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Crop Science Abstract - CROP BREEDING & GENETICS

Genotype × Environment Interactions of Hybrid and Varietal Rice Cultivars for Grain Yield and Milling Quality


This article in CS

  1. Vol. 49 No. 6, p. 2011-2018
    Received: Apr 7, 2009

    * Corresponding author(s): sblanche@agcenter.lsu.edu
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  1. Sterling B. Blanche *a,
  2. Herry S. Utomoa,
  3. Ida Wenefridaa and
  4. Gerald O. Myersb
  1. a Louisiana State Univ. Agricultural Center, Rice Research Station, 1373 Caffey Rd., Rayne, LA 70578
    b 104 MB Sturgis Hall, Louisiana State Univ. Agricultural Center, School of Plant, Environmental, and Soil Sciences. Baton Rouge, LA 70803. Approved for publication by the Director of the Louisiana Agricultural Experiment Station as manuscript no. 2009-04-0175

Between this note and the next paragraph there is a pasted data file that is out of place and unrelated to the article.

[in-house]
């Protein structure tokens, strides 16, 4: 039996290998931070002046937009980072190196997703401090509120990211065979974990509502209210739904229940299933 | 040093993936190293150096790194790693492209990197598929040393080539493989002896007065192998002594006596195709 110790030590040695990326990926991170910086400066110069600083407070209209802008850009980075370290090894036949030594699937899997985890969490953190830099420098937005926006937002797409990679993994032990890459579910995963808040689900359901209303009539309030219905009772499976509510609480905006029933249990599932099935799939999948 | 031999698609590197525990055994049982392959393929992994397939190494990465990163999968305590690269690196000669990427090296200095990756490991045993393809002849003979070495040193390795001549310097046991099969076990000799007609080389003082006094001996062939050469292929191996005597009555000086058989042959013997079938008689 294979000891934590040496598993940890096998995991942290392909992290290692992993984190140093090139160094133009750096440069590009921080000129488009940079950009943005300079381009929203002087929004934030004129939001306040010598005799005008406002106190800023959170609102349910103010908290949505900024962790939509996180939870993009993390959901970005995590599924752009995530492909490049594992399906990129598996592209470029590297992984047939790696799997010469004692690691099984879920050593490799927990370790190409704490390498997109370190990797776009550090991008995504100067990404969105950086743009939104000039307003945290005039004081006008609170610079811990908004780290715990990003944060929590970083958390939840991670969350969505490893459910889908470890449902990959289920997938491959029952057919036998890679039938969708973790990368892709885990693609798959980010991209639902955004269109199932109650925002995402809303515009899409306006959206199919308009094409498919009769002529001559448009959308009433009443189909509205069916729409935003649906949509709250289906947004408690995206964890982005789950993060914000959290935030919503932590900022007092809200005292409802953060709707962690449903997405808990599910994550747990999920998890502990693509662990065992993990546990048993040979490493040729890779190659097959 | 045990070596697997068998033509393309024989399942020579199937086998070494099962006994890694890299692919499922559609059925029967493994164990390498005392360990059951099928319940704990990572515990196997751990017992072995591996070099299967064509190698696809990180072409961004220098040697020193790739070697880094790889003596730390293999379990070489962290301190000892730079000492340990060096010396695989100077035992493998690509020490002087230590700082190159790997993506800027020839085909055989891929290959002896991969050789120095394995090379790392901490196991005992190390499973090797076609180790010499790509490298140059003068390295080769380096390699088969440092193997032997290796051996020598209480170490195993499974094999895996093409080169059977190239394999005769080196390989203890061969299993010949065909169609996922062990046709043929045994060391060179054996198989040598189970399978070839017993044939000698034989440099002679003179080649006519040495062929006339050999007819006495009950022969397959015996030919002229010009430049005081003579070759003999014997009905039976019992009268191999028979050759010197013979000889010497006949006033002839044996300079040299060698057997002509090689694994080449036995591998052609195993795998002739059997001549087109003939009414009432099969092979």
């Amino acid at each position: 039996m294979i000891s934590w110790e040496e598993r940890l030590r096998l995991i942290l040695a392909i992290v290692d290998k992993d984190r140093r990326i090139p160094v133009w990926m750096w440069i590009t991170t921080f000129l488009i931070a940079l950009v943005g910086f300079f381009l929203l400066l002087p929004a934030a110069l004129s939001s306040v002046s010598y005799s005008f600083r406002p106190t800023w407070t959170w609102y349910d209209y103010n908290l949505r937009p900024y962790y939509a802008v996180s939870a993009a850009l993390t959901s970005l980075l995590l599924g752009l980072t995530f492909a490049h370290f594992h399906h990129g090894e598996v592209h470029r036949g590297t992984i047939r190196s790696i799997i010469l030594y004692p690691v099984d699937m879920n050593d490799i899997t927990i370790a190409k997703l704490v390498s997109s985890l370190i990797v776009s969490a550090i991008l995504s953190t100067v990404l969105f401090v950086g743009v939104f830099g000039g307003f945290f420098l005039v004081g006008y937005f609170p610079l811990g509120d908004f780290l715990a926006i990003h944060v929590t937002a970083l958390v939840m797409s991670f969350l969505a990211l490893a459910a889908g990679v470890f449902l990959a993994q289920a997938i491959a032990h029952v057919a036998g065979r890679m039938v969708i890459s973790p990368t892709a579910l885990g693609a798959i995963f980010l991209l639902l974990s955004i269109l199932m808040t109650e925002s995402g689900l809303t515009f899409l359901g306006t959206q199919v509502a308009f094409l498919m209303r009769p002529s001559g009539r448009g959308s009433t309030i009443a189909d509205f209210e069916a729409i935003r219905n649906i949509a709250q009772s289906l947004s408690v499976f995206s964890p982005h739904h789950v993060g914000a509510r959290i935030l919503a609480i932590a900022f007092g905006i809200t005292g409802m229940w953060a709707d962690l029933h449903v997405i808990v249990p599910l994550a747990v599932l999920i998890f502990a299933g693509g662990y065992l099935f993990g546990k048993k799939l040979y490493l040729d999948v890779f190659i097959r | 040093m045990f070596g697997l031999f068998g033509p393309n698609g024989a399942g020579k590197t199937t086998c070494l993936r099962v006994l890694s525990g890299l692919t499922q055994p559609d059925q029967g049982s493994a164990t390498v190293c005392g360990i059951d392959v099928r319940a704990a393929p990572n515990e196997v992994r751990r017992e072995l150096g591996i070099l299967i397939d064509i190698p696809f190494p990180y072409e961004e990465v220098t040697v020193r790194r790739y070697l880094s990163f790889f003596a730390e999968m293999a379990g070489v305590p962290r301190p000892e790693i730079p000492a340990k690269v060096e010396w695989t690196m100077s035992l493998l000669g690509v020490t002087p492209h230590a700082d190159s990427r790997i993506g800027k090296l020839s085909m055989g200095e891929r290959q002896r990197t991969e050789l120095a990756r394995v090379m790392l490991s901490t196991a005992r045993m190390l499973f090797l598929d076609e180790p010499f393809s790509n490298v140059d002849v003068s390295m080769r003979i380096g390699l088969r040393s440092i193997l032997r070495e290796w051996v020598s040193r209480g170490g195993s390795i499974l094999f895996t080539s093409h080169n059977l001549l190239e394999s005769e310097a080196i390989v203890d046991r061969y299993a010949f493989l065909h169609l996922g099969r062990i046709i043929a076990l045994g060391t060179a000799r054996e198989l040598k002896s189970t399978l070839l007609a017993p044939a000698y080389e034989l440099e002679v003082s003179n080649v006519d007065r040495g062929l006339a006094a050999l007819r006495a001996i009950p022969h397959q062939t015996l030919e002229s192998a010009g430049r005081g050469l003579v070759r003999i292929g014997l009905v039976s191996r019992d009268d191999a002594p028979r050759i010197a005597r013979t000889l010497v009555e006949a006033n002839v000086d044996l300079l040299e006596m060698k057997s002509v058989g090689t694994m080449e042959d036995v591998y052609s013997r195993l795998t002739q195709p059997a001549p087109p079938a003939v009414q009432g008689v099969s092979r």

The study of genotype × environment interaction is critical for accurate cultivar evaluation in large multi-environment trials. Cultivars that exhibit high levels of mean performance and stability across a wide range of environmental conditions are desirable for rice production. Pure-line varietal and hybrid rice cultivars are commercially produced in the U.S.; however, little research has been conducted comparing their stability for grain yield and milling quality. In this study, 15 hybrid and varietal cultivars were grown in 10 environments from 2005 to 2007 to determine the performance and stability of rough rice yield, whole milled rice percentages, and whole-grain rice yield. Stability was analyzed using the coefficient of variation, Shukla's Stability Variance statistic with environment means as a covariate, and the Cultivar Superiority Measure. The hybrid rice cultivars XP723 and CLXL730 were ideal for high and stable rough rice and whole-grain rice yields on the basis of the cultivar superiority measure; however, for whole milled rice percentage alone, they were among the least desirable cultivars. Among the varietal cultivars, Catahoula and Jupiter were ideal cultivar selections for high and stable whole-grain rice yields. The results of this study indicate that the stability and performance of hybrid and varietal cultivars differ according to the trait of interest.

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